The LAT announced in the newsroom Tuesday that Carolina Miranda, who has reported for Time magazine, written for arts and architecture publications and contributed to KCRW and other public radio stations, will step in as the main writer on a new blog called Culture: High and Low. The newsroom memo is below; after that, Miranda talks about the new gig on her own blog, C-Monster (her bio there), and on her new platform at the Times website. She is a former desk assistant at the LAT and grew up around the Valley. She's on Twitter @cmonstah.
To: The Staff
From: John Corrigan, Assistant Managing Editor, Arts & Entertainment
Please join me in welcoming Carolina Miranda, who has joined the Calendar team as a writer analyzing the various intersections where arts and pop culture meet. She will bring her unique and savvy voice to latimes.com and helm our new Culture: High & Low blog, in which she will cover topics ranging from museums to murals, art books to comics, and art-house documentaries to telenovelas.
During Carolina’s years as a reporter at Time magazine, from 2004 to 2007, she was part of the team that broke the news of irregularities in FEMA director Michael Brown’s resume in the wake of Hurricane Katrina. Carolina has spent the past few years writing for a wide variety of publications, including ARTnews, Architect, Fast Company, Lucky Peach and Lonely Planet Magazine. She also has been a featured contributor on public radio stations WNYC, WXQR and KCRW.
Carolina has also made a name in social media. Last year, she used GIFs on Tumblr to tell the story of the ill-starred attempt by the Los Angeles County Museum of Art to take over the Museum of Contemporary Art. On Twitter, her legions of followers know her as @cmonstah.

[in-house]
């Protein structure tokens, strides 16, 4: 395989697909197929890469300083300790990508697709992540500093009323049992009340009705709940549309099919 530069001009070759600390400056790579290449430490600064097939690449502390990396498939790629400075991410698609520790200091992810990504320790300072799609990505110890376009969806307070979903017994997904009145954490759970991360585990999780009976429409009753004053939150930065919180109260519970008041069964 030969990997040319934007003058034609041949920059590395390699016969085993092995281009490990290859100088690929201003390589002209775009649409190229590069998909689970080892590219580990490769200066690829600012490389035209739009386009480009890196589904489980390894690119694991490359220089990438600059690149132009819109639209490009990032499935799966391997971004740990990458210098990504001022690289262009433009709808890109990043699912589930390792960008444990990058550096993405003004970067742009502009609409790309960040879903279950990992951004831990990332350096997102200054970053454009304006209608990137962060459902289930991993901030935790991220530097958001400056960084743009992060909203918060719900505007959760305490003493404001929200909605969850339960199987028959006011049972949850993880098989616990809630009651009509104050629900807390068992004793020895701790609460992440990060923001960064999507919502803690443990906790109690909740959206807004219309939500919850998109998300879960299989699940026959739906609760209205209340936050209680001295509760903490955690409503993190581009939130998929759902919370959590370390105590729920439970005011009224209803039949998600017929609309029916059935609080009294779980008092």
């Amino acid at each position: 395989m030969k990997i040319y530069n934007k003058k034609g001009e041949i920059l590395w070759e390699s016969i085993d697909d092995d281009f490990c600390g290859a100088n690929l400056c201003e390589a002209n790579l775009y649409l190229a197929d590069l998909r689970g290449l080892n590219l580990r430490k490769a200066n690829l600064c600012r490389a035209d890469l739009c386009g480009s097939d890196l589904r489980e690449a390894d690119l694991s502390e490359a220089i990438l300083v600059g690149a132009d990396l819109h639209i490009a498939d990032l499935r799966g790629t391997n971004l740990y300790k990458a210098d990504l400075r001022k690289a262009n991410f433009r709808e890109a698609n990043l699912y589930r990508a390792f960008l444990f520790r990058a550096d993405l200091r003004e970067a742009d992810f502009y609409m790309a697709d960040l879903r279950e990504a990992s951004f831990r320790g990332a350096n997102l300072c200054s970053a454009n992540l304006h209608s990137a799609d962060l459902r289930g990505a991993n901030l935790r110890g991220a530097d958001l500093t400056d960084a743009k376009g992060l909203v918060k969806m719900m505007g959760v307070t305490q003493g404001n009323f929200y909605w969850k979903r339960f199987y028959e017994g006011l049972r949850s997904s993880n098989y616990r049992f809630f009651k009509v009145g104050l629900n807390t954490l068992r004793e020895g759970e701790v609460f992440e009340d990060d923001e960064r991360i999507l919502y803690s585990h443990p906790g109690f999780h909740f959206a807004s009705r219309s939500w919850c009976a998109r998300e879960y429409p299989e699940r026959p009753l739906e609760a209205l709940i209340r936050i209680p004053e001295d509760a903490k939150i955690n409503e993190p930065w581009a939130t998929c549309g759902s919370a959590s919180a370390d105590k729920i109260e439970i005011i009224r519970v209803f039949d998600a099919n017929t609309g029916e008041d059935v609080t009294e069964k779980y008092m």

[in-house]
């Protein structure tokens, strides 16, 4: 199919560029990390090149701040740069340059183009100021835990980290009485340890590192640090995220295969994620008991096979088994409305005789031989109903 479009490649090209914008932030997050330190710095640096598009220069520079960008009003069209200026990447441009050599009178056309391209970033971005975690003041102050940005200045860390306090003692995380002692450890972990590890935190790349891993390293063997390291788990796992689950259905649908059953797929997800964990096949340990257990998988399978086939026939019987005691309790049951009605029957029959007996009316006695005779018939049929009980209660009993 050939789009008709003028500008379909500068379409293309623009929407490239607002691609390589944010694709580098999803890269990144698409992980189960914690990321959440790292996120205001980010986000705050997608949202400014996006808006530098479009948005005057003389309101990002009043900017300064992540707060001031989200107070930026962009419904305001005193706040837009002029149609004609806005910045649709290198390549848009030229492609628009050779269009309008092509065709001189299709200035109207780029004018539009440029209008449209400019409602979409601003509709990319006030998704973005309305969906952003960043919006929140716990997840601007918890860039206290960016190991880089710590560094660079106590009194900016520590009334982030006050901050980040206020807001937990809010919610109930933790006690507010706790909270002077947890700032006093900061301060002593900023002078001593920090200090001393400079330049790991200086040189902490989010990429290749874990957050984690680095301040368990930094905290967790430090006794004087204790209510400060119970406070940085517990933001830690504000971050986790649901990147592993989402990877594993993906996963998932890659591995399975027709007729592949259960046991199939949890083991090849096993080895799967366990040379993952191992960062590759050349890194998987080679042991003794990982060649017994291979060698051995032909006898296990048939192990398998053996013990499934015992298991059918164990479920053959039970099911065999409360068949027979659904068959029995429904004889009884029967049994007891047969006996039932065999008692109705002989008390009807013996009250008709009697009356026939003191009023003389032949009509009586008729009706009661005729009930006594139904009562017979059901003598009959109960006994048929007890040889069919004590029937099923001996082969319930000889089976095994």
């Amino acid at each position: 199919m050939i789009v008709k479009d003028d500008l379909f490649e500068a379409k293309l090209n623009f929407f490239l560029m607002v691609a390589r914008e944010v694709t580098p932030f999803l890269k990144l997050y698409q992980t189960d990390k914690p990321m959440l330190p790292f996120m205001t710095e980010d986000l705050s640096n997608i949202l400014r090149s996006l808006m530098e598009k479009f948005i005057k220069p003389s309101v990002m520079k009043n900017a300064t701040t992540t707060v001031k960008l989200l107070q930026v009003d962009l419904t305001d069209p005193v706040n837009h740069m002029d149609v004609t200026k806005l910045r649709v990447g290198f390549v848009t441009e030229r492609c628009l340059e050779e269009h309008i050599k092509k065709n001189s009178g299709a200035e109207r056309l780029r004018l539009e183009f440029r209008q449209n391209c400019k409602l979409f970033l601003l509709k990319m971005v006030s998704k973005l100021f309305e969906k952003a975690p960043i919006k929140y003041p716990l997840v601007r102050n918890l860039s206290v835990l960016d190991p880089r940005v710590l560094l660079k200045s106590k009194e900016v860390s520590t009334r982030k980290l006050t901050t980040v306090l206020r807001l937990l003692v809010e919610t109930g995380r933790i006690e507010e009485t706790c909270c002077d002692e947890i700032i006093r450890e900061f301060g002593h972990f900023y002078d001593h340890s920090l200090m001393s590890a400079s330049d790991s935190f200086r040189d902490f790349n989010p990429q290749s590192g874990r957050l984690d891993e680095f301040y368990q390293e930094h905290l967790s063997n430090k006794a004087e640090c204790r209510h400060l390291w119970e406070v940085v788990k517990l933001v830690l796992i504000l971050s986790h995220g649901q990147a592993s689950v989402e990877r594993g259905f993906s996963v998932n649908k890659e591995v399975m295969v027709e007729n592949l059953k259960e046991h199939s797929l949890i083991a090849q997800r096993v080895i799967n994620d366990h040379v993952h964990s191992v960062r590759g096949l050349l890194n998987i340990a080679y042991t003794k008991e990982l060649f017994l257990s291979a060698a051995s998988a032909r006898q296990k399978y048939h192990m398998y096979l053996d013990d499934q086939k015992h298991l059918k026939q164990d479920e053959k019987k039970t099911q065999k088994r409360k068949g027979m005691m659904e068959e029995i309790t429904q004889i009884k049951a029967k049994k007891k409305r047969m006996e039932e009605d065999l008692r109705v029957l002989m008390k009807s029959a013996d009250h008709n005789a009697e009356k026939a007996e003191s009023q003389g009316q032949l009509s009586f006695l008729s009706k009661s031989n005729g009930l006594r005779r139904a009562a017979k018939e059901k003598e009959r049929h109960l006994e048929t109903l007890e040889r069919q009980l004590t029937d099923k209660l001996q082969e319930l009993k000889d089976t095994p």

Here at The Times, you can expect Carolina to tell stories in fresh and engaging ways, utilizing a spectrum of the latest audio, visual and digital tools.
Carolina, who is fluent in Spanish, has a degree in Latin American studies from Smith College. She will report to Arts & Entertainment editor Laurie Ochoa.
Please join me in welcoming her to The Times.
From Her sign-off at C-Monster, Miranda's personal blog.
As anyone who has had the patience to follow this blog since its early days can attest, things have been a little sporadic — dare I say nonexistent — in these parts over the last couple of years. Part of this is due to the fact that it seems like I’ve spent the last two years moving: from New York to L.A., from L.A. to Peru, from Peru to L.A. and all over L.A. In between, I’ve gotten altitude sickness, covered the Pritzkers, talked social practice and spent hours watching TV in the name of journalism.
Now I’ve finally settled into a new home, both personal and professional. For the foreseeable future, I will be found over at the Los Angeles Times, the paper I grew up reading and the place that gave me my first job in media back in the dark, pre-texting days of 1990. (Also, the place that bit my blog name back in 2008, but what can I say? I have a short institutional memory.) At the Times, I will have my own blog — Culture: High and Low — where I’ll cover many of the same things that have made me excited about culture over the last seven years: artists, ideas, oddities and stuff that makes me outraged and thrilled. Hopefully I can convince you to follow.